Vintner John Hawley oversaw all of the Kendall-Jackson wine production. He emphasized the advantages of handling the grapes as little as possible during the winemaking process, choosing not to fine, filter, or manipulate the wine needlessly. At the Vinwood facility, grapes were fed whole into the presses on a conveyer system, allowing for more free-run juice and less sediment in need of filtering. The initial fermentation took place in 20,000-gallon stainless steel tanks before being transferred into small oak barrels where the major fermentation occurred before aging and finally, bottling. The barrels imparted a spicy--sometimes compared to vanilla or butterscotch&mdashøasty-oak flavor to wine and allowed a slow evaporation of water and alcohol, which intensified as the wine aged. The shape of the barrels, grain density, oak source, thickness of stave, and level of toasting were some of the variables in the manufacturing process that contributed to a particular wine's taste. After determining that the high cost of oak wine barrels--considered by Jackson to be a significant flavor component in crafting quality wine--cut into profits, Jackson, in partnership with the Independent Stave Company of Missouri, bought a wine barrel making operation in Beaune, France, called Merrain International. Typically, the French oak barrels cost in the range of $650 each. By controlling his supply, Jackson cut the cost of producing the tens of thousands of needed barrels in half and gave his winery an assurance of source, quality, and handling of the oak.
Viticulturist Randy Ullom became Jackson's winemaker for Camelot Vineyards in 1993. He soon was responsible for heading the company's winemaking production at Vina Calina in Chile, and also helped establish the Argentinean Mariposa label while overseeing the Argentinean production. Prior to employment with Jackson, the wines Ullom had produced while working for De Loach's Vineyards in Sonoma County were consistent gold medal winners at wine competitions. Jackson eventually invited Ullom to become winemaster for the Kendall-Jackson Winery, a job he accepted with trepidation. According to company documents Ullom commented, "Sometimes I look at all of the vineyards we own, and all of the individual lots of wines that we make, and the thousands of barrels we have sitting in our cellar and I think, You gotta be kidding me. After I've sufficiently recovered from my daily panic attack, I just take off my coat, dig in my heels and take it one barrel at a time."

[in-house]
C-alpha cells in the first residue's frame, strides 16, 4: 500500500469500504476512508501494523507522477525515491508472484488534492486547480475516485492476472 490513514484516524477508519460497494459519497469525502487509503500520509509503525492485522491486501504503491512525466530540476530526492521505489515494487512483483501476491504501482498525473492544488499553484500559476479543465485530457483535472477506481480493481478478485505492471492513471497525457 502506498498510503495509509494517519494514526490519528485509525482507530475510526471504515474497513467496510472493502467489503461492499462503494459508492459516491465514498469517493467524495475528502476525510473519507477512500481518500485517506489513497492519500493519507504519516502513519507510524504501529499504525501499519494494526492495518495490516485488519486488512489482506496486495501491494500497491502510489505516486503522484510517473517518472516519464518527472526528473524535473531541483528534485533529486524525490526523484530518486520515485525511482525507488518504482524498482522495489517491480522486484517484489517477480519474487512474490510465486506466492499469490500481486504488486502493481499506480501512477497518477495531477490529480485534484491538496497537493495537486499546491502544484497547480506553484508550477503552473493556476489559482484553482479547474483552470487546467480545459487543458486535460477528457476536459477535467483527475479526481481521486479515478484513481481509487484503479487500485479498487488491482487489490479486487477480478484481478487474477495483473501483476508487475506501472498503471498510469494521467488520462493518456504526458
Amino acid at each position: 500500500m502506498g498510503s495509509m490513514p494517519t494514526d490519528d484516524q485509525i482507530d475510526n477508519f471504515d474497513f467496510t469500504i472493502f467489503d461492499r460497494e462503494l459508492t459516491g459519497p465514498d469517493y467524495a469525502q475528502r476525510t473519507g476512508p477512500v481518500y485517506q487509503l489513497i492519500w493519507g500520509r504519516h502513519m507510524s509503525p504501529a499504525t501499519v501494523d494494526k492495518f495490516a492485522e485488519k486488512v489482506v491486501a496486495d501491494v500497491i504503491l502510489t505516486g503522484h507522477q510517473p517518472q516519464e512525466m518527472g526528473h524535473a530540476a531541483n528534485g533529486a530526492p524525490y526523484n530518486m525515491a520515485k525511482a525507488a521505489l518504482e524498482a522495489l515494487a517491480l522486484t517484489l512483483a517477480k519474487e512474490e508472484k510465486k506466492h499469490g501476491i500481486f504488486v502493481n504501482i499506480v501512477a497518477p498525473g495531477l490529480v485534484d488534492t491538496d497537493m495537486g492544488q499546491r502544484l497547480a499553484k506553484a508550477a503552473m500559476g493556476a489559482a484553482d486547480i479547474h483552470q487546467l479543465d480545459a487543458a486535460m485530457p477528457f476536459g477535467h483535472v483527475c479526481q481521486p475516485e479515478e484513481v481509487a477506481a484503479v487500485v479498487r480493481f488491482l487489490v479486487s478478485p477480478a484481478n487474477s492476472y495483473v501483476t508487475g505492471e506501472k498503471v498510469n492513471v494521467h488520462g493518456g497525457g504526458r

In 1995 Wine and Spirits magazine named Kendall-Jackson "Winery of the Year." In the following year Kendall-Jackson focused on marketing and signed a distribution contract with Regal Wine Company, a direct sales concern, making it the predominant California distributor for Kendall-Jackson wines, an account which was previously handled by Southern Wine and Spirits. In that year Jackson sued E. & J. Gallo, the world's largest winemaking operation, for trademark infringement, citing the similar bottles and "colored leaf" logos used by Gallo, but the jury rejected the claim which was later affirmed in a federal appeals court ruling.
Jackson maintained that controlling growth--and avoiding the fate of many smaller wineries, who during the 1980s expanded too rapidly and then were forced to sell out to larger operations--was paramount to being successful. He was determined to remain a family-owned business, along with his wife who served as president of Cambria, two daughters who worked at the winery, and six other relatives. Committed to further developing the Artisans and Estates wines, Jackson also continued to focus on how consumers thought about California wine. "Wine is entirely different from liquor or beer, and I'd like to see our industry free itself from the images that are used to sell those products," he stated. "Wine is a part of our cultural heritage. It has always been the traditional partner with food. Wine celebrates friends, family, love--all of the best things in life!"
Principal Subsidiaries: Kendall-Jackson Vineyards and Winery, Ltd.; Majestic Marketing Group, Ltd.; Regal Sales Co.
- Frost, Bob, "Action Jackson," San Jose Mercury News (West Magazine), October 19, 1997.
- Marcus, Kim, "California's Mystery Vintner," Wine Spectator, July 31, 1995, pp. 1+.
- "Regal to Distribute Kendall-Jackson," Nation's Restaurant News, September 30, 1996, p. 82.
- "Wine and Spirits 9th Annual Restaurant Poll," Wine and Spirits, April 1998, pp. 73+.
Source: International Directory of Company Histories, Vol. 28. St. James Press, 1999.